Watch icn

Classic Caesar Dressing 04:18

Alex Heath

Mastering this misunderstood classic is easy, and the result is a rich and flavorful dressing.

Classic Caesar Dressing 04:18

Alex Heath

Mastering this misunderstood classic is easy, and the result is a rich and flavorful dressing.

Easy
Prep Time Cook Time Total Time Serving Size

The Steps

  1. 1. Add both mustards and the anchovy paste to a food processor. Add the garlic cloves, red wine vinegar, and balsamic vinegar. 00:10

  2. 2. Crack the eggs into a seperate bowl by tapping firmly on the rim of the bowl or the counter. Examine for any shells that may have fallen into the egg. Add the eggs to the food processor. Attach the lid of the food processor and pulse to combine the ingredients. 01:00

  3. 3. Continue blending the ingredients while slowly drizzling oil into the mixture through the top opening of the food processor. As the oil starts to become incorporated, begin pouring a gentle, steady stream until the dressing reaches the desired viscosity. The dressing will become thicker as more oil is used. 01:34

  4. 4. Once the oil has been added, turn off the food processor and remove the lid. Add the Parmesan cheese to the mixture. Season the dressing with salt and pepper. Replace the lid of the food processor and blend to incorporate. 02:53

  5. 5. Turn off the food processor and remove the body from the motor. Use a ladle or a spoon to transfer the dressing to a serving vessel, or directly on top of a salad. Store any dressing that is not immediately being used into an airtight container and refrigerate for up to a day. 03:40

What You'll Need

Equipment

- Food Processor
- Spatula
- Small bowl
- Small ladle or spoon

Ingredients

- Food Processor
- Spatula
- Small bowl
- Small ladle or spoon

Ingredients

- Dijon mustard (3 tablespoons)
- Creole mustard (3 tablespoons)
- Anchovy paste (1 tablespoon)
- Garlic (4 cloves)
- Red wine vinegar (1/4 cup)
- Balsamic vinegar (1/4 cup)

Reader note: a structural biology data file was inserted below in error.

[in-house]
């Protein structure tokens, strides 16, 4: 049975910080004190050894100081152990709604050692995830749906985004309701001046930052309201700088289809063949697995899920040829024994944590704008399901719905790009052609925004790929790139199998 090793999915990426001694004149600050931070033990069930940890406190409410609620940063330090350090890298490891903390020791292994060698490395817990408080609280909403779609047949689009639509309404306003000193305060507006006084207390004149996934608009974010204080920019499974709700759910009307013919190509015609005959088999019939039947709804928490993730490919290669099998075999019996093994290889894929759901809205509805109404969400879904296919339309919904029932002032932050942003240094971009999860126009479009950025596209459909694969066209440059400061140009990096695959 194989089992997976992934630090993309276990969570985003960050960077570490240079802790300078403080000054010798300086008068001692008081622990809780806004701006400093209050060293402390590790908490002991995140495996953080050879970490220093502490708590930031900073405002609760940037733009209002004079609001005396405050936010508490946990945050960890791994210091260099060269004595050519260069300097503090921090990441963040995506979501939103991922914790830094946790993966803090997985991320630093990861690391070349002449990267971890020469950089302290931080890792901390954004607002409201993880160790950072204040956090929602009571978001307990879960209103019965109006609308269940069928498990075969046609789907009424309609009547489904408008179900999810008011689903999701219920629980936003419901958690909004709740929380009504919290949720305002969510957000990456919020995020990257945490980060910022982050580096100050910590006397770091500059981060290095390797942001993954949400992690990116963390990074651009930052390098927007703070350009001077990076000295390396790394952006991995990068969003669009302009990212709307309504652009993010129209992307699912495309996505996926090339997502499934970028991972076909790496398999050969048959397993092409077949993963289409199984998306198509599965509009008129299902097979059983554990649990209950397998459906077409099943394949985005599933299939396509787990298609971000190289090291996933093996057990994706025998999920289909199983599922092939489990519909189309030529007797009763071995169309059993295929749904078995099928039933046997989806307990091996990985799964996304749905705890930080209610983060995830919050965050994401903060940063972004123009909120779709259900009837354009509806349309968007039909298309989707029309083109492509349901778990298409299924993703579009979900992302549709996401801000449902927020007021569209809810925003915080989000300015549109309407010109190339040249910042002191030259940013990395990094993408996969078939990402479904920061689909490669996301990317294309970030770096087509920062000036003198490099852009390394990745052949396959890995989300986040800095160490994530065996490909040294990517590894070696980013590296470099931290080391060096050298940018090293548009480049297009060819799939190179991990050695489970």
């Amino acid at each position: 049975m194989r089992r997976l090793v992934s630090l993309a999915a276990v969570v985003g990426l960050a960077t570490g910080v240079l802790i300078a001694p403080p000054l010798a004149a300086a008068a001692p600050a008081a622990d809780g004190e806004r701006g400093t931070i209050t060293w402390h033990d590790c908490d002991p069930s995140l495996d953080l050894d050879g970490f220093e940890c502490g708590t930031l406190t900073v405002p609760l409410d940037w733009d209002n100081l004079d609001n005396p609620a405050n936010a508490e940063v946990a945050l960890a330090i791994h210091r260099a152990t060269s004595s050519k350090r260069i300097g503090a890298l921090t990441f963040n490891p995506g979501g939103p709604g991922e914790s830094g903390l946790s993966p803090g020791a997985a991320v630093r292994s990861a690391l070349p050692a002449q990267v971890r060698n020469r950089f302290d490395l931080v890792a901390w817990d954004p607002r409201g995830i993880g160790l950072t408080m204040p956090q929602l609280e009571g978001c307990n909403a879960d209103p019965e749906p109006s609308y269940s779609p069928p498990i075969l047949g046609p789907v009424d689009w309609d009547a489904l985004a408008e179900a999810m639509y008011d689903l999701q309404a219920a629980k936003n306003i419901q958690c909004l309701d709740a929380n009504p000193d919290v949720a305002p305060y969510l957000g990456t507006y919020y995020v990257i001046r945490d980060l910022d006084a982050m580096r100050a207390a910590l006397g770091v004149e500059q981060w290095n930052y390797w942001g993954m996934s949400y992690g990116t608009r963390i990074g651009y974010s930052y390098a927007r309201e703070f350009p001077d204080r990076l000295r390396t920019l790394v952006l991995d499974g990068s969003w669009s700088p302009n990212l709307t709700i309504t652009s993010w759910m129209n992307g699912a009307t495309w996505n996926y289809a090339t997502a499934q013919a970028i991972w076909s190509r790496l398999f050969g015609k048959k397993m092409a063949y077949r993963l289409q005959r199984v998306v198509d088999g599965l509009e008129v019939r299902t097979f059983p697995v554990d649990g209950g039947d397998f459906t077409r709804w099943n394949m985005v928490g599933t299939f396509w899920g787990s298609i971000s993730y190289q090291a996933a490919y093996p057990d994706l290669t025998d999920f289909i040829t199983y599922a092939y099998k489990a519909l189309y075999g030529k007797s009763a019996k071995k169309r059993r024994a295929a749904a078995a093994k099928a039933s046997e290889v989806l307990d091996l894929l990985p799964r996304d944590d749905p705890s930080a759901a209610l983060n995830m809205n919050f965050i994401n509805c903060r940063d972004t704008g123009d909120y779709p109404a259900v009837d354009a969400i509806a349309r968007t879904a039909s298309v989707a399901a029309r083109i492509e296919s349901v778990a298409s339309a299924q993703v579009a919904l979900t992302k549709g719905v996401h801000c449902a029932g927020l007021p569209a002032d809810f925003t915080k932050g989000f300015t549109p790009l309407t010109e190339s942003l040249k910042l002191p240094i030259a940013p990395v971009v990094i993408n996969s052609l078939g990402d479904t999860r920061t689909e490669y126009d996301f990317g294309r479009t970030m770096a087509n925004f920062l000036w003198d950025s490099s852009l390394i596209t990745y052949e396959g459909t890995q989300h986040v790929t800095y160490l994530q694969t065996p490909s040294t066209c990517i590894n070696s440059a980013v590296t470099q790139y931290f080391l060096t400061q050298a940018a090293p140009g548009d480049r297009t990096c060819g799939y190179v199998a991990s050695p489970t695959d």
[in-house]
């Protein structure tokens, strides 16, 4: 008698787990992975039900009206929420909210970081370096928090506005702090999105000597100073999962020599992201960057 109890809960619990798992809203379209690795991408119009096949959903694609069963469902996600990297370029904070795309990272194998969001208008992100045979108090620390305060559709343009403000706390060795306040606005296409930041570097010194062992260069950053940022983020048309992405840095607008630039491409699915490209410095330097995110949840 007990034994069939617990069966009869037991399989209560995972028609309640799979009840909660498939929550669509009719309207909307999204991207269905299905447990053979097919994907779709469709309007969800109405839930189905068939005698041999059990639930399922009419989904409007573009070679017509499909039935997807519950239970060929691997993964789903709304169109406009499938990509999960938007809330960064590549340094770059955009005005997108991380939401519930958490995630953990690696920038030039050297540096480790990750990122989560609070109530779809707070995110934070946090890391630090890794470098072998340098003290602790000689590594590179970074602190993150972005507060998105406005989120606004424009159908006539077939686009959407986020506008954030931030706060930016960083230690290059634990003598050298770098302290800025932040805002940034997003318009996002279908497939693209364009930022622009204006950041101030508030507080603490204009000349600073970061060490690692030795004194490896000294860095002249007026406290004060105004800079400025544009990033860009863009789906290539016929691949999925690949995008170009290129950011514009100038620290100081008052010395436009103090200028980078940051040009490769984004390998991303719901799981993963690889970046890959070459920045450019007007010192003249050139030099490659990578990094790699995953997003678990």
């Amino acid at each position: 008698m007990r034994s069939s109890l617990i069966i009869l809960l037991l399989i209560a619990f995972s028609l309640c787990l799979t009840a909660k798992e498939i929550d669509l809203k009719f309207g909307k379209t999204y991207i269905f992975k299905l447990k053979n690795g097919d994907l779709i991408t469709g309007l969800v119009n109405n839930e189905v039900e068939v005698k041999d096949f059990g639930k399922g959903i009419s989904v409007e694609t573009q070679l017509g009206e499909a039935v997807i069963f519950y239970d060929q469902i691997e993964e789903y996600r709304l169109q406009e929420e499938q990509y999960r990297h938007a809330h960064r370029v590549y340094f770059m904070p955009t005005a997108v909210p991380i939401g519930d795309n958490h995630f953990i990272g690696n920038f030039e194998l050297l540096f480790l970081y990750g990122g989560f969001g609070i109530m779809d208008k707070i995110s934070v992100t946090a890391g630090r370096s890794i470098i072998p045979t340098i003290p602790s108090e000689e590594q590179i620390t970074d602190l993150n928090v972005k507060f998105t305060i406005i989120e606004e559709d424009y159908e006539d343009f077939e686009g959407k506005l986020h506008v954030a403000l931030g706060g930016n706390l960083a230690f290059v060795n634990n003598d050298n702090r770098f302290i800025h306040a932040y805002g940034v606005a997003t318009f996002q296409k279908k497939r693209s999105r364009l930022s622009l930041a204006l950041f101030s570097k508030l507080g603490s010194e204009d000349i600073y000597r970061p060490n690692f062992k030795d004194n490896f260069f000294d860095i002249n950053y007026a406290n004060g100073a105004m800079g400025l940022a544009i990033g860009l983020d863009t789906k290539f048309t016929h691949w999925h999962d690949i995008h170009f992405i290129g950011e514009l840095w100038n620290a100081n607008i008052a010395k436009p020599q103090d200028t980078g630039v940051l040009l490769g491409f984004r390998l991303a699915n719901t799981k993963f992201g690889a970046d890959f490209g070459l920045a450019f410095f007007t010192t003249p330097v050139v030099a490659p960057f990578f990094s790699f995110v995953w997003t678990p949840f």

- Eggs (2, whole)
- Oil mixture (1 cup, equal parts olive oil and vegetable oil)
- Parmesan cheese, grated (1 cup)
- Salt to taste
- Pepper to taste

Chef Notes

Creole mustard is a tangy condiment used in New Orleans cuisine, most traditionally on po’boy sandwiches. It typically contains whole grain Dijon mustard, Worcestershire sauce, and hot sauce. It can be purchased from most grocery stores.

Anchovy paste is made from anchovies that have been cured and then puréed. Anchovy paste is less expensive than anchovy filets, and adds a briny savoriness to a variety of dishes without the sometimes-undesirable texture of the filets. The paste has a potent flavor, and should be used in small amounts. One teaspoon of anchovy paste is roughly equivalent to two anchovy filets. This ingredient is sold in tubes, and can be purchased from most grocery and specialty food stores. It should be refrigerated after opening.

Chef Alex uses equal parts vegetable and olive oil for salad dressings to dilute the olive flavor of the olive oil.

An emulsion is a mixture of two liquids that typically would not blend together, such as oil and vinegar.

Parmesan cheese and anchovy paste are both naturally salty ingredients. To avoid over-seasoning the dressing, Chef Alex recommends adding small amounts of salt to begin and increasing the salt content as needed after tasting.

Many people are concerned about eating food containing raw eggs, as there is an inherent risk of salmonella contamination. However, the acidity from the vinegars in this recipe kills off most of the damaging bacteria. If using raw eggs is still a concern, use pasteurized or lightly coddled eggs. Omitting the eggs completely will compromise the texture and the flavor of the dressing.

Comments

Sign up to leave a comment

Taught by

Alex

Chef Alex Heath

New Orleans

Alex Heath is Chef de Cuisine at Ye Olde College Inn, a farm, garden, bakery, and restaurant in New Orleans. At Ye Olde Colle... read more